Creating cider yeast from wine yeast or capturing wild orchard yeast, thoughts????

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Well-Known Member
Dec 5, 2011
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I recently was looking at a post about getting wild yeast off of apple skins to make cider. It seamed to me to be an interesting experiment but nothing you would want to do (in pursuit of a consistent beverage), because there would be other contaminants and you may or may not get a good quality cider yeast. I recommended using wine yeast because apple cider is really a low ABV fruit wine and with wild yeast you never know what you will get. It was pointed out to me that there are not a lot of commercial "cider" yeasts and because the yeast on apple skins was apple specific that when it works and you get a good apple yeast with out a bunch of contaminants, than it is better than wine yeast.

This got me thinking... "Why could yeast found on an apple be better???" The conclusion I came to was yeast growing on an apple is apple specific. in other words it has had generations and generations of yeast on crop after crop of apples and has adapted to be the best apple eating machine it can be. As I said before the challenge is harvesting this superior apple eating yeast with out harvesting other yeasts that happen to be there (new to the apple) and bacteria on the apple that could contaminate the cider.

My solution, (wonder what others think of this) is to start with Montrachet yeast, since cider is closer to a wine than a beer. Then based on this thread I will wash my yeast cake and repitch in future cider batches.

Based on this thread:
I should be able to experiment as I go along and create a cider specific yeast. what do you think??

I am also thinking of propagating some of my washed yeast starters in juice high in apple solids so I can really get the yeast accustom to the chemistry and sugars compounds of apples. I'm thinking after I wash the yeast and separate it out in several containers I could pitch one of the containers in a solution of about 2 cups apple juice from concentrate and one large apple (minus its core) ground to a pulp, skin and all, and then lightly pasteurized prior to pitching the washed yeast. I would think after six of seven generations of growing in this kind of solution, that I would have a yeast that was specific to apples and would be a great yeast for making cider. thoughts???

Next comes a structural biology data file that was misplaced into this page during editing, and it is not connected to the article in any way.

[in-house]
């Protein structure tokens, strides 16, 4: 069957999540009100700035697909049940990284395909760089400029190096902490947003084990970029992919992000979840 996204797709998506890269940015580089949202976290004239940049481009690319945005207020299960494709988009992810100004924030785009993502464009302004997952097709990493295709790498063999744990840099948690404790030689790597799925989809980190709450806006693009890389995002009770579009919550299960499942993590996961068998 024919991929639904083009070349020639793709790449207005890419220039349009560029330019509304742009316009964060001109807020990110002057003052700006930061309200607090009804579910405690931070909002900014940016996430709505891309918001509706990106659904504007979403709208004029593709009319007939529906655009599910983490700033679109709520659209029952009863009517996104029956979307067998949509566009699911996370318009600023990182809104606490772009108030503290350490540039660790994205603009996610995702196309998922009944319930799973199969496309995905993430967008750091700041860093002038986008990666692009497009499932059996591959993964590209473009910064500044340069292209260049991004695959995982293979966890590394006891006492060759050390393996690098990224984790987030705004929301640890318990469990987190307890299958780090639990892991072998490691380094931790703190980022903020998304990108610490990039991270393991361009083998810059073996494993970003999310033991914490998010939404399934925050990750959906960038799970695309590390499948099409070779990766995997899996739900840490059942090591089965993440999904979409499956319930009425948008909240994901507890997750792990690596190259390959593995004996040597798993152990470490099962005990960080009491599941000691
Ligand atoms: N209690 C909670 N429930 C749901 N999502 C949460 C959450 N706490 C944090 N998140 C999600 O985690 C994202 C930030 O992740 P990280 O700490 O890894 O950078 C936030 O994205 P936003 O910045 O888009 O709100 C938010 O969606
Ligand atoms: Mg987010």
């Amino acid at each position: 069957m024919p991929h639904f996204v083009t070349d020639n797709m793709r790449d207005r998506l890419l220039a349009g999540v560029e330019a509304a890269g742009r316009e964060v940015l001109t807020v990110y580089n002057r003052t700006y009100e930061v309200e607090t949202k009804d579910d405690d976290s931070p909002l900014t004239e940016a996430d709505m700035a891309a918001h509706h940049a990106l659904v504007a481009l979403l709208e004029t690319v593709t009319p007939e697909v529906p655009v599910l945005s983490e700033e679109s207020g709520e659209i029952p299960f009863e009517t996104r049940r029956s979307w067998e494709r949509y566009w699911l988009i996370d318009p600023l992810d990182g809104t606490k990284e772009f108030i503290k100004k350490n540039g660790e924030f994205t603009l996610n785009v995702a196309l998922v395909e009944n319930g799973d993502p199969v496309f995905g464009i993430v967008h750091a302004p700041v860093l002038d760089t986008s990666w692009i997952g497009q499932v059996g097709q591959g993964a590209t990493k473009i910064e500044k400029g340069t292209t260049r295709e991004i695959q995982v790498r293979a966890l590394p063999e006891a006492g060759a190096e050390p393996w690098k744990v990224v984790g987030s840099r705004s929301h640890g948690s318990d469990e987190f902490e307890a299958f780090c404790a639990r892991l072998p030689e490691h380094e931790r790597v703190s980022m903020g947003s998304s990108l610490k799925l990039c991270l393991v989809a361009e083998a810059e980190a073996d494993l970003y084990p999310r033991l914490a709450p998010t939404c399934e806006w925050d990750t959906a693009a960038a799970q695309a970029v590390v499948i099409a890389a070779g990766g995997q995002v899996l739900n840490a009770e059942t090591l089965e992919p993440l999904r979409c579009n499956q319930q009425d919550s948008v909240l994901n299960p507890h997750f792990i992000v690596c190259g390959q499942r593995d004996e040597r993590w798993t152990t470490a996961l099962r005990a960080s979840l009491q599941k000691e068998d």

there are more wild yeasts inside the apple, than on the skin, both good and bad! proper use of sulpher, based on acidity of the juice, will kill the bad yeasts, and after a period of time, the good yeasts will multiply and take over the fermentation. There are also wild yeasts on your press, rack clothes, ciderhouse walls, etc., after a year or two of production. When your ciderhouse and equipment are new, it can be hard to ferment with wild yeasts, as there is not a large quantity on/in the apples.

I recommend reading Andrew Lea's site @ The Wittenham Hill Cider Pages for great info on making craft cider.

Dan Wombles
St.Louis, MO
If wild "cider yeast" develop over time on the orchard equipment I think I can "convert" a wine yeast. Makes sense, before apple juice was there the yeast was just the local verity, not cider specific, and the juicing process fed the yeast and they adapted to become "cider yeast" the same should apply in controlled conditions, by washing and re-pitching. I will keep every one posted on how it goes. thanks for the link it was a good read!!!

If you post your question on the Cider Workshop Cider Workshop | Google Groups
Andrew Lea may give you a very informed answer. You may want to do some searching/browsing for some related posts before posting.

I might be able to send you a small quantity of yeast from my keeved cider that you can use. I haven't washed it yet...